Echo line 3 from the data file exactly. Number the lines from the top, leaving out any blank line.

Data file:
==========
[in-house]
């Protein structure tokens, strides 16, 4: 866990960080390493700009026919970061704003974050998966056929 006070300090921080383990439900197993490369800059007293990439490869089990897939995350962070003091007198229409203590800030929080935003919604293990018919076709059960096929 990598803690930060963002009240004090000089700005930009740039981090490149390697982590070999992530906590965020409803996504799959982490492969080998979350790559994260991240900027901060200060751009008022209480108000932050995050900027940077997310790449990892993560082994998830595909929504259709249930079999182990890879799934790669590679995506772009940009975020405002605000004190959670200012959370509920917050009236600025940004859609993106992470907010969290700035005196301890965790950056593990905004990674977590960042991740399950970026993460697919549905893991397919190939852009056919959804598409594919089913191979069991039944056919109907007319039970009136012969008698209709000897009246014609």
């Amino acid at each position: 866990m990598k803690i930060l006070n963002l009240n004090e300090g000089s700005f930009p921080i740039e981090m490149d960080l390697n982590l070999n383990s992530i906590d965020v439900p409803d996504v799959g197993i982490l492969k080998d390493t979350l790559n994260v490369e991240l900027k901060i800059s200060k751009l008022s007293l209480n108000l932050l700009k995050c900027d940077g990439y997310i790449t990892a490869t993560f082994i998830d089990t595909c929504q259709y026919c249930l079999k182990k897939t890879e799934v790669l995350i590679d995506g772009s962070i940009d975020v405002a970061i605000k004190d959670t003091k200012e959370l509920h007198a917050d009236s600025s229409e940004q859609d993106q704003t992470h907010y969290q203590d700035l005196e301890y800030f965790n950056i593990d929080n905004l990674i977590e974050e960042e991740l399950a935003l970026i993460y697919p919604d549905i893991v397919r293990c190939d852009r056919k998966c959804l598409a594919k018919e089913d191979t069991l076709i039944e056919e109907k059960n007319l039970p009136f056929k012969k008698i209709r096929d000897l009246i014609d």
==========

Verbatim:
């Amino acid at each position: 866990m990598k803690i930060l006070n963002l009240n004090e300090g000089s700005f930009p921080i740039e981090m490149d960080l390697n982590l070999n383990s992530i906590d965020v439900p409803d996504v799959g197993i982490l492969k080998d390493t979350l790559n994260v490369e991240l900027k901060i800059s200060k751009l008022s007293l209480n108000l932050l700009k995050c900027d940077g990439y997310i790449t990892a490869t993560f082994i998830d089990t595909c929504q259709y026919c249930l079999k182990k897939t890879e799934v790669l995350i590679d995506g772009s962070i940009d975020v405002a970061i605000k004190d959670t003091k200012e959370l509920h007198a917050d009236s600025s229409e940004q859609d993106q704003t992470h907010y969290q203590d700035l005196e301890y800030f965790n950056i593990d929080n905004l990674i977590e974050e960042e991740l399950a935003l970026i993460y697919p919604d549905i893991v397919r293990c190939d852009r056919k998966c959804l598409a594919k018919e089913d191979t069991l076709i039944e056919e109907k059960n007319l039970p009136f056929k012969k008698i209709r096929d000897l009246i014609d």